Dr. J.K.Haynes, Sr.

Dr. J.K. Haynes, Sr. (1906 - 1997) was a key figure in education and during the Civil Rights Movement. He was a longtime Educator and Civil Rights Activist in Louisiana. 

He helped to organize, charter, and promote the development of The Louisiana Colored Teachers Association (later named The Louisiana Education Association) and served as its President until 1955. After 1955, he became the Executive Director until the organization merged with The Louisiana Teachers Association in 1977 to become what is now known as The Louisiana Association of Educators. 

Dr. Haynes served as the Principal and Coach at Lincoln High School in Ruston, Louisiana.  A noted moment during those days for Dr. Haynes while at Lincoln is when Lincoln played against McKinley High’s (Baton Rouge) football team and McKinley’s quarterback, (the future legendary Coach) Eddie Robinson, Sr. - a testament of the greatest of a generation of men who understood the value and responsibility of education for Blacks in Louisiana.

 

In 1950, Dr. Haynes personally escorted the first Black student to integrate Louisiana State University’s campus.  Haynes was a Charter Member of The Louisiana Board of Regents, a Founding Member of The J. K. Haynes Foundation, and a Member of The Louisiana Constitution Convention

 

As a Founding Member of The Louisiana Interscholastic Athletic and Literacy Organization (LIALO), Dr. Haynes was also instrumental in the development of the LIALO, an athletic association formed for Negro schools as Black students were not allowed to participate at or in white schools during segregation.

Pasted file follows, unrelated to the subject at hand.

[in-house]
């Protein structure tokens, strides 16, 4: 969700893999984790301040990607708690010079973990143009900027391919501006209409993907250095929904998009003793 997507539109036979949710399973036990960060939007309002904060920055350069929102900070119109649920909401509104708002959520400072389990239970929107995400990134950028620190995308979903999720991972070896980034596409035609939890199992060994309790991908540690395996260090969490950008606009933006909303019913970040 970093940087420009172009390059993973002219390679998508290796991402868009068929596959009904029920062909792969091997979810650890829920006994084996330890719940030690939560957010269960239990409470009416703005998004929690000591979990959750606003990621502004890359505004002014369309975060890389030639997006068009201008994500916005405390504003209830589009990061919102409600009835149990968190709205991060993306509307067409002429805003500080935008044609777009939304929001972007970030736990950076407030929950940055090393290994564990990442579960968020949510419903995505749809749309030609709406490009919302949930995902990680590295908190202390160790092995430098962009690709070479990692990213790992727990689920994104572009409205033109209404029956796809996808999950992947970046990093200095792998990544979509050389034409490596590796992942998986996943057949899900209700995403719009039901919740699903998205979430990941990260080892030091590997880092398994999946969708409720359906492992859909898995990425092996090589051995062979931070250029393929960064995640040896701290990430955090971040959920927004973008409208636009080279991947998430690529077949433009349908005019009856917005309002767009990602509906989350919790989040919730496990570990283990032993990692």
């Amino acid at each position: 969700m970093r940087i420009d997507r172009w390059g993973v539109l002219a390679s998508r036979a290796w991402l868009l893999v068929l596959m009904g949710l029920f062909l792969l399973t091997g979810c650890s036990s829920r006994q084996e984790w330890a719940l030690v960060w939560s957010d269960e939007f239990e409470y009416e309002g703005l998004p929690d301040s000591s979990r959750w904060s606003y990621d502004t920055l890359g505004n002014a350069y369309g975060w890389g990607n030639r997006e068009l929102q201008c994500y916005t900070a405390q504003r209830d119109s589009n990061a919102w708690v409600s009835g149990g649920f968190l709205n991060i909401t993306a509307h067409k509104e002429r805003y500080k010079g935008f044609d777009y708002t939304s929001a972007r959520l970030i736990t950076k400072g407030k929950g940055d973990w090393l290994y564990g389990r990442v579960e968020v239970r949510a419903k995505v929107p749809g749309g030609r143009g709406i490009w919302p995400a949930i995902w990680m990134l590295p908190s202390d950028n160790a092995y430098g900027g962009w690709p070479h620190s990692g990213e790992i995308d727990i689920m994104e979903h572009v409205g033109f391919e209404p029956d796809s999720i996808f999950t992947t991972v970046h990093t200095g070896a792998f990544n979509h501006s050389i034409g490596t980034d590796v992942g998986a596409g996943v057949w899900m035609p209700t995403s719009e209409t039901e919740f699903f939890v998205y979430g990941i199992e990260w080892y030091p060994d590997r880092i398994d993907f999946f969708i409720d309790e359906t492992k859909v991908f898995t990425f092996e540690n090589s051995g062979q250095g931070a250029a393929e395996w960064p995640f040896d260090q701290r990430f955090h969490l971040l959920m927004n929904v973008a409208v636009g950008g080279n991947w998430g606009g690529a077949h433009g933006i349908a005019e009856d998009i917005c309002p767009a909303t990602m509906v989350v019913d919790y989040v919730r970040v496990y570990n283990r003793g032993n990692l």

The Consummate Educator, Dr. Haynes organized the first Head Start Program in Louisiana. And shortly before his death in 1997, Dr. Haynes witnessed the opening of The J. K. Haynes Elementary Charter School in Baton Rouge, pioneering another movement of change in the quality of education for African-American children in the state.

 

Today, the countless marks of his legacy range from his name making history, being etched as the title for The School of Nursing at Southern University and A&M College in Baton Rouge, to the thousands of black educators and students throughout Louisiana who benefitted from his lifelong fight for balance in equal pay for black educators and fair resources for children of color so that they could reach their given potential.